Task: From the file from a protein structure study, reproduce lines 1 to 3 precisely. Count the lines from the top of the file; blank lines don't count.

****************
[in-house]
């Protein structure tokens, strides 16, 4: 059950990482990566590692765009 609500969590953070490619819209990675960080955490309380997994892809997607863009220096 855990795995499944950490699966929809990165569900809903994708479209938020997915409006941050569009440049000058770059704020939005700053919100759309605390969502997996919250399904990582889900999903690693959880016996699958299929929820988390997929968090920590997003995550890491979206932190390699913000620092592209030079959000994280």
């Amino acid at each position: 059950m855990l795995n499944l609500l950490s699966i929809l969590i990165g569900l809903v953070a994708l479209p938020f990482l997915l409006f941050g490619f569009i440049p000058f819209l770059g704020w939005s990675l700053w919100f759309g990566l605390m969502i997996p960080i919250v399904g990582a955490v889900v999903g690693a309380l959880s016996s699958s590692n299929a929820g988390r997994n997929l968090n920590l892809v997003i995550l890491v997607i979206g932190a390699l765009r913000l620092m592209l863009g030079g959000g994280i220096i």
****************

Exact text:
[in-house]
């Protein structure tokens, strides 16, 4: 059950990482990566590692765009 609500969590953070490619819209990675960080955490309380997994892809997607863009220096 855990795995499944950490699966929809990165569900809903994708479209938020997915409006941050569009440049000058770059704020939005700053919100759309605390969502997996919250399904990582889900999903690693959880016996699958299929929820988390997929968090920590997003995550890491979206932190390699913000620092592209030079959000994280």
């Amino acid at each position: 059950m855990l795995n499944l609500l950490s699966i929809l969590i990165g569900l809903v953070a994708l479209p938020f990482l997915l409006f941050g490619f569009i440049p000058f819209l770059g704020w939005s990675l700053w919100f759309g990566l605390m969502i997996p960080i919250v399904g990582a955490v889900v999903g690693a309380l959880s016996s699958s590692n299929a929820g988390r997994n997929l968090n920590l892809v997003i995550l890491v997607i979206g932190a390699l765009r913000l620092m592209l863009g030079g959000g994280i220096i």